By Nick Assinder
Political correspondent, BBC News website
Almost a week since David Cameron, either by accident or design, sparked a row over schools policy within his party there is no sign of it dying down.
Mr Cameron is accused of dumping core belief
As the row goes on the Conservative leader has upped the ante, with each day bringing new attacks on grammar school supporters - up to and including calling them "delusional".
He has now ratcheted the whole issue up again by saying the debate is so important that it will decide whether or not the Conservative Party is fit for government.
Mr Cameron insists he has not deliberately provoked this row in order to show voters that his party has changed - in the way Tony Blair did with his scrapping of Labour's historic Clause Four commitment to state ownership.
Aides claim he was taken by surprise at the furore which followed what they say was only a re-statement of a policy he had outlined many times before.
The difference now seems to be the fact that the previously announced policy simply said there would be no more grammar schools or a return to a national eleven plus exam.
This time Mr Cameron, it is being argued, has gone further by rejecting the idea that selection by academic ability helps bright children escape deprived backgrounds.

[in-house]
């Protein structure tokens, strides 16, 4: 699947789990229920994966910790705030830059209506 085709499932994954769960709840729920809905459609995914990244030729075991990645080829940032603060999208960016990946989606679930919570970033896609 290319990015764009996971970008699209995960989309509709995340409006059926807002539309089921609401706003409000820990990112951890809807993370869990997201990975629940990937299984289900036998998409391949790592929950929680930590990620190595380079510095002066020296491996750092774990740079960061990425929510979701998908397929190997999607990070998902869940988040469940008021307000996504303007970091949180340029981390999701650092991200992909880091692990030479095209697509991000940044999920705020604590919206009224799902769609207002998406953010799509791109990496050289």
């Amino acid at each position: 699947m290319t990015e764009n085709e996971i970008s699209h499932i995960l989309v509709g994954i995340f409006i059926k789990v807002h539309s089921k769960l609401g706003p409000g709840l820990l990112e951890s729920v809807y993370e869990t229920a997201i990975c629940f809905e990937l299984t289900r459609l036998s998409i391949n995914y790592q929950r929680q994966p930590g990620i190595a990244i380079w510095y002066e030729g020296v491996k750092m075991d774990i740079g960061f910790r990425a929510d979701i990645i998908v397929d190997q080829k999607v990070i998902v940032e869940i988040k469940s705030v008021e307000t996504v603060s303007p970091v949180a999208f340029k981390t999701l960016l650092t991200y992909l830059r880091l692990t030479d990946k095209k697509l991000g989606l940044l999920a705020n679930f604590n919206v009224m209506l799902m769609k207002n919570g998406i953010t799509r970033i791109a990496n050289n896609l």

Probably most in the Conservative Party had long resigned themselves to the fact there would be no more grammar schools or a return to selection at age 11. They perhaps did not like it but were ready to lump it.
Gordon Brown is presenting himself as new face
But to many, and they range across the party spectrum, to spell out a new policy explicitly rejecting selection as an aide to social mobility is going too far.
Mr Cameron points out that there were no new grammars during the 18 years of the last Tory government, says there will very likely be none in the future and even if there were new ones they would not survive a future change of government.
Mr Cameron, who unlike his grammar school educated predecessor went to public school, says the whole debate is a waste of time when the party should be, to borrow Tony Blair's words, concentrating on the many not the few.
In practical terms this means getting engaged in extending Labour's city academy approach, with more streaming and setting by ability within them.
And aside from the principles involved, he says crude politics mean parents' dislike of the eleven plus would make a commitment to grammar schools an "electoral albatross" for the Conservatives.
Partly it is the timing of this row which is important. It may be an attempt to grab the initiative on education and paint the Tories as "new" when compared with Gordon Brown.
He clearly believes his policy will find far more favour with the wider electorate he is attempting to appeal to than it does with Tory grassroots members.
It is still unclear how this will play out. If there is a real rebellion with resignations it may suggest the Tories are divided and still not ready to govern - a suggestion Gordon Brown has already made.
On the other hand, the whole episode may underpin Mr Cameron's leadership, find favour with the electorate and mark another significant split with the past.